Multivessel disease is common in acute coronary syndrome patients. However, if multivessel percutaneous coronary intervention is superior to culprit-vessel angioplasty has not been systematically addressed.
A metaanalysis was conducted including studies that compared multivessel angioplasty with culprit-vessel angioplasty among non-ST elevation ACS patients. Since all studies were observational adjusted estimates of effects were used. Pooled estimates of effects were computed using the generic inverse of variance with a random effects model.
Twelve studies were included (n = 117,685). Median age was 64.1 years, most patients were male, 29.3% were diabetic and 36,9% had previous myocardial infarction. Median follow-up was 12 months. There were no significant differences in mortality risk (HR 0.79; 95% CI 0.58 to 1.09; I2 67.9%), with moderate inconsistency. Also, there were no significant differences in the risk of death or MI (HR 0.90; 95% CI 0.69 to 1.17; I2 62.3%), revascularization (HR 0.76; 95% CI 0.55 to 1.05; I2 49.9%) or in the combined incidence of death, myocardial infarction or revascularization (HR 0.83; 95% CI 0.66 to 1.03; I2 70.8%). All analyses exhibited a moderate degree of inconsistency. Subgroup analyses by design reduced the inconsistency of the analyses on death or myocardial infarction, revascularization and death, myocardial infarction or revascularization. There was evidence of publication bias (Egger’s test p = 0.097).
Citation: Mariani J, Macchia A, De Abreu M, Gonzalez Villa Monte G, Tajer C (2016) Multivessel versus Single Vessel Angioplasty in Non-ST Elevation Acute Coronary Syndromes: A Systematic Review and Metaanalysis. PLoS ONE 11(2): e0148756. https://doi.org/10.1371/journal.pone.0148756
Editor: Ingo Ahrens, University Hospital Medical Centre, GERMANY
Received: July 16, 2015; Accepted: January 15, 2016; Published: February 17, 2016
Copyright: © 2016 Mariani et al. This is an open access article distributed under the terms of the Creative Commons Attribution License, which permits unrestricted use, distribution, and reproduction in any medium, provided the original author and source are credited.
Data Availability: All relevant data are within the paper and its Supporting Information files.
Funding: The authors have no support or funding to report.
Competing interests: The authors have declared that no competing interests exist.
Current clinical practice guidelines recommend an invasive approach for patients with intermediate and high-risk features presenting with non-ST elevation acute coronary syndromes (NSTE-ACS) [1,2]. Since approximately 40–60% of NSTE-ACS patients who undergo coronary angiography, have multivessel coronary artery disease, treating physicians often face the decision of choosing the best revascularization strategy [3,4]. In cases where anatomy is suitable for percutaneous coronary intervention (PCI), and there is no clear indication of surgical revascularization, the decision usually stands between multivessel PCI (MV PCI) and culprit-vessel PCI (CV PCI). In such situations, AHA/ACC guidelines recommend that “a strategy of multivessel PCI, in contrast to culprit lesion–only PCI, may be reasonable in patients undergoing coronary revascularization as part of treatment for NSTE-ACS” .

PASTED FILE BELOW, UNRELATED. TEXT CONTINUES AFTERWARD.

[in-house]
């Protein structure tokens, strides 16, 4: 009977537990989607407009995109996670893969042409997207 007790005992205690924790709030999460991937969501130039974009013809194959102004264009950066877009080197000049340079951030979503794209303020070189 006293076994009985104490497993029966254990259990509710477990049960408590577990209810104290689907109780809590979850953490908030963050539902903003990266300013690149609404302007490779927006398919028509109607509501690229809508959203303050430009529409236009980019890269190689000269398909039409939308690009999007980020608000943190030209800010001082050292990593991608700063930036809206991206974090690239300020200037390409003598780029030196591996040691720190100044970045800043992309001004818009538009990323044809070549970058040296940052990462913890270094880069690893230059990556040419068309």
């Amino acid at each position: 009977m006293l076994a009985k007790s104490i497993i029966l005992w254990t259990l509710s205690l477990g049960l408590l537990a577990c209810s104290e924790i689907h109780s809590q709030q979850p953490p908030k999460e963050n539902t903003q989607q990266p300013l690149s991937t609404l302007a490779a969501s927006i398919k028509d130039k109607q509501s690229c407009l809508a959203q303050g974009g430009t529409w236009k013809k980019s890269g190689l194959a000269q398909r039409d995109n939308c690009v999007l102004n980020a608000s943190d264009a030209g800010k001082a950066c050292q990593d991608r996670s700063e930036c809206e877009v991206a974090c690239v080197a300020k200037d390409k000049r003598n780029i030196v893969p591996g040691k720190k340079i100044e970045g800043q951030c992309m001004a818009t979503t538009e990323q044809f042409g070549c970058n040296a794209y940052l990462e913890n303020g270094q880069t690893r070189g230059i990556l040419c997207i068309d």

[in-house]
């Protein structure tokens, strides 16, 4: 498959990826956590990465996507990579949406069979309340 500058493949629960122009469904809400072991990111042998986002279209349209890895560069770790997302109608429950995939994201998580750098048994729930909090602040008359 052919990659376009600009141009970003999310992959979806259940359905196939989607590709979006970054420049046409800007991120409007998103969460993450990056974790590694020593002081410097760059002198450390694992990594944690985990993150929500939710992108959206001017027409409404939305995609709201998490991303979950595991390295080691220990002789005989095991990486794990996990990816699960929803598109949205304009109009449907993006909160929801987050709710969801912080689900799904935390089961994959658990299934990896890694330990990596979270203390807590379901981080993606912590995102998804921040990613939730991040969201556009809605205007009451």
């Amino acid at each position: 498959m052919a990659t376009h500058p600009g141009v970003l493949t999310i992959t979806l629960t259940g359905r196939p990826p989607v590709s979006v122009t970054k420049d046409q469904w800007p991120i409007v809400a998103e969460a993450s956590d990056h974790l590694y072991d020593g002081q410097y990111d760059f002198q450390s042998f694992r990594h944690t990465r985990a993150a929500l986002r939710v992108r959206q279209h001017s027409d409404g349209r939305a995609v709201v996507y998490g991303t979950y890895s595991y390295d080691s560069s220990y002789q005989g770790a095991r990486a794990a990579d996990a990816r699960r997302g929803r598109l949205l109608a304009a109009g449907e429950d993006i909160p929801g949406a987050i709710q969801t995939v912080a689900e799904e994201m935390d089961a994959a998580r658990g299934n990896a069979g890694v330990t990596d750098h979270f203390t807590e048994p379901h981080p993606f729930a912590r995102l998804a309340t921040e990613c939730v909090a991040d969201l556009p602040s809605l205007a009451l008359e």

Complete revascularization has the potential to improve outcomes by reducing recurrent events, particularly urgent revascularization procedures . Nevertheless, these benefits could be offset by an increase in the risk of periprocedural myocardial infarction (MI), stent thrombosis, bleeding and contrast-induced nephropathy associated with MV PCI [6–8]. Furthermore, it has been suggested that MV PCI has lower procedure success rates than CV PCI .
In this study, the aim was to assess the evidence that compares MV PCI versus CV PCI among patients with NSTE-ACS with multivessel coronary artery disease through a systematic review and meta-analysis.
Materials and Methods
The study protocol is registered in the international prospective register of systematic reviews (PROSPERO), number CRD42014015531 (available at http://www.crd.york.ac.uk/PROSPERO/display_record.asp?ID=CRD42014015531).
Studies were eligible if compared a revascularization strategy based on CV PCI (or one vessel only) versus MV PCI, among NSTE-ACS (MI or unstable angina) patients with multivessel coronary artery disease and with available outcome data for the analyses.
Only published articles were considered and there were no restrictions regarding design or language. Studies were included only if separated data was available for patients matching our target population.
Studies reporting data on patients with ST elevation MI and/or patients with cardiogenic shock, and those that compared PCI versus coronary artery bypass grafting (CABG) were excluded.
We searched in MEDLINE (via PubMed, with no date restrictions), EMBASE (from 1980 to present) and PsycINFO (from 1987 to present). The terms used for electronic search were: [coronary angioplasty OR percutaneous coronary intervention OR pci OR revascularization] AND [(unstable angina) OR (myocardial infarction AND non st elevation) OR (non st elevation AND acute coronary syndrome)] AND [multivessel].
As recommended, reference lists of relevant studies and other published reviews on this issue were handsearched for potential studies .